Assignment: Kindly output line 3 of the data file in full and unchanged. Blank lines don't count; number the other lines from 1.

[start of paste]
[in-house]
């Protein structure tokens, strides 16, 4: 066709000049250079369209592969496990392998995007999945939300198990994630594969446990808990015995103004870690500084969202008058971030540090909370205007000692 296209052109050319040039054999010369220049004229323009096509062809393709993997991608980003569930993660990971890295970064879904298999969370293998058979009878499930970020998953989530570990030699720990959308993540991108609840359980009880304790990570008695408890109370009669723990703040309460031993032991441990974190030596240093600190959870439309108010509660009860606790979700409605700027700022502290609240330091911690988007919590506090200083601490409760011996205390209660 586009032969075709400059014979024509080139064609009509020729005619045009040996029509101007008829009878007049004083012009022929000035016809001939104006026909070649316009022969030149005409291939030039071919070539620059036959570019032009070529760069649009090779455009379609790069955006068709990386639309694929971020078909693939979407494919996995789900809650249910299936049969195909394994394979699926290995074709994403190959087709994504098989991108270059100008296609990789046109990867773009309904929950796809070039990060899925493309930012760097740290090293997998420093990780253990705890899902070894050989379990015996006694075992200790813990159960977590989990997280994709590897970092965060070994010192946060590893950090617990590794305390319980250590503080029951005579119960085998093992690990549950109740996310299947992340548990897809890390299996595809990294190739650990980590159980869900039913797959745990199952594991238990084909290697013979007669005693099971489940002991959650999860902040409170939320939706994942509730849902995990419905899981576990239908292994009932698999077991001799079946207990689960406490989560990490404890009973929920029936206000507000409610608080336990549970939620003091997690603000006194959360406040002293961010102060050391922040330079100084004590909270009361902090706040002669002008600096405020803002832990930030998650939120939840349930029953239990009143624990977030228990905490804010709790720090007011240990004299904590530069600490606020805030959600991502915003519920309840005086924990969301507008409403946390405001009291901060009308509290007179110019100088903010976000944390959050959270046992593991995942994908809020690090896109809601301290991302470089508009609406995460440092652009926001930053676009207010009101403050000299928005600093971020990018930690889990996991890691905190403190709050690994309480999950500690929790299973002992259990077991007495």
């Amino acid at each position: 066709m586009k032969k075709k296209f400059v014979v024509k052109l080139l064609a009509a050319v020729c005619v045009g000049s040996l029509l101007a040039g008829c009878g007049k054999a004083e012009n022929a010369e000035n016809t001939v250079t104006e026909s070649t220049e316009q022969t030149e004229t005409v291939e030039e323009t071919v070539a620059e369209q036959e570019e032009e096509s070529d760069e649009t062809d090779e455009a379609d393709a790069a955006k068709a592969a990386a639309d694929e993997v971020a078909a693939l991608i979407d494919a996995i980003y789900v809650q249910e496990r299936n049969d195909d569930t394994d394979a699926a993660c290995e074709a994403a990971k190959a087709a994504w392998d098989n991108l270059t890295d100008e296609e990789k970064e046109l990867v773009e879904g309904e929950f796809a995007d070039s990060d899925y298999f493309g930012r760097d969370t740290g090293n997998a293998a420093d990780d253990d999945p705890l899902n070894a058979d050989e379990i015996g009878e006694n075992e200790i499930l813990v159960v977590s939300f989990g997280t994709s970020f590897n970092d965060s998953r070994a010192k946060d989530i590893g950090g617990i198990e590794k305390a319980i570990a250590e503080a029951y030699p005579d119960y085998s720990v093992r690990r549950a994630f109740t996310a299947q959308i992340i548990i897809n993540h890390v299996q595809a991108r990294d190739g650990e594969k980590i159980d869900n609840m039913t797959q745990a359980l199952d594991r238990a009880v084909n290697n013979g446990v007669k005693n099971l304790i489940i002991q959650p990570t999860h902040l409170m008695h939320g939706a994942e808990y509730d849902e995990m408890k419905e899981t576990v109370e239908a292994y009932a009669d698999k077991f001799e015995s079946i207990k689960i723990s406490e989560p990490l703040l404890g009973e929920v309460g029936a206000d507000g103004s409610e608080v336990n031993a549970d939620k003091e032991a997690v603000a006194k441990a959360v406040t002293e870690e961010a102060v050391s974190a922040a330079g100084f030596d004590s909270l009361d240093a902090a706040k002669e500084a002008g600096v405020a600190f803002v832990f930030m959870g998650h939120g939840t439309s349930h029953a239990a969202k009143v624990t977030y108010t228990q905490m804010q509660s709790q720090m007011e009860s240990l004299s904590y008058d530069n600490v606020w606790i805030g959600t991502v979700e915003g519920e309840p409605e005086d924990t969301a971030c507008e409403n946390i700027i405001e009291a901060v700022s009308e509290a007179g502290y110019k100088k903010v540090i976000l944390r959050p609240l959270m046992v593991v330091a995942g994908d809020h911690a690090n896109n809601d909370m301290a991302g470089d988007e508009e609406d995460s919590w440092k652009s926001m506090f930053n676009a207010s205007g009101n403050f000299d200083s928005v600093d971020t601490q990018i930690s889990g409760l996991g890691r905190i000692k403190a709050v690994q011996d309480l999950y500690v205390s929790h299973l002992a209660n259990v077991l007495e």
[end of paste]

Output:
């Amino acid at each position: 066709m586009k032969k075709k296209f400059v014979v024509k052109l080139l064609a009509a050319v020729c005619v045009g000049s040996l029509l101007a040039g008829c009878g007049k054999a004083e012009n022929a010369e000035n016809t001939v250079t104006e026909s070649t220049e316009q022969t030149e004229t005409v291939e030039e323009t071919v070539a620059e369209q036959e570019e032009e096509s070529d760069e649009t062809d090779e455009a379609d393709a790069a955006k068709a592969a990386a639309d694929e993997v971020a078909a693939l991608i979407d494919a996995i980003y789900v809650q249910e496990r299936n049969d195909d569930t394994d394979a699926a993660c290995e074709a994403a990971k190959a087709a994504w392998d098989n991108l270059t890295d100008e296609e990789k970064e046109l990867v773009e879904g309904e929950f796809a995007d070039s990060d899925y298999f493309g930012r760097d969370t740290g090293n997998a293998a420093d990780d253990d999945p705890l899902n070894a058979d050989e379990i015996g009878e006694n075992e200790i499930l813990v159960v977590s939300f989990g997280t994709s970020f590897n970092d965060s998953r070994a010192k946060d989530i590893g950090g617990i198990e590794k305390a319980i570990a250590e503080a029951y030699p005579d119960y085998s720990v093992r690990r549950a994630f109740t996310a299947q959308i992340i548990i897809n993540h890390v299996q595809a991108r990294d190739g650990e594969k980590i159980d869900n609840m039913t797959q745990a359980l199952d594991r238990a009880v084909n290697n013979g446990v007669k005693n099971l304790i489940i002991q959650p990570t999860h902040l409170m008695h939320g939706a994942e808990y509730d849902e995990m408890k419905e899981t576990v109370e239908a292994y009932a009669d698999k077991f001799e015995s079946i207990k689960i723990s406490e989560p990490l703040l404890g009973e929920v309460g029936a206000d507000g103004s409610e608080v336990n031993a549970d939620k003091e032991a997690v603000a006194k441990a959360v406040t002293e870690e961010a102060v050391s974190a922040a330079g100084f030596d004590s909270l009361d240093a902090a706040k002669e500084a002008g600096v405020a600190f803002v832990f930030m959870g998650h939120g939840t439309s349930h029953a239990a969202k009143v624990t977030y108010t228990q905490m804010q509660s709790q720090m007011e009860s240990l004299s904590y008058d530069n600490v606020w606790i805030g959600t991502v979700e915003g519920e309840p409605e005086d924990t969301a971030c507008e409403n946390i700027i405001e009291a901060v700022s009308e509290a007179g502290y110019k100088k903010v540090i976000l944390r959050p609240l959270m046992v593991v330091a995942g994908d809020h911690a690090n896109n809601d909370m301290a991302g470089d988007e508009e609406d995460s919590w440092k652009s926001m506090f930053n676009a207010s205007g009101n403050f000299d200083s928005v600093d971020t601490q990018i930690s889990g409760l996991g890691r905190i000692k403190a709050v690994q011996d309480l999950y500690v205390s929790h299973l002992a209660n259990v077991l007495e």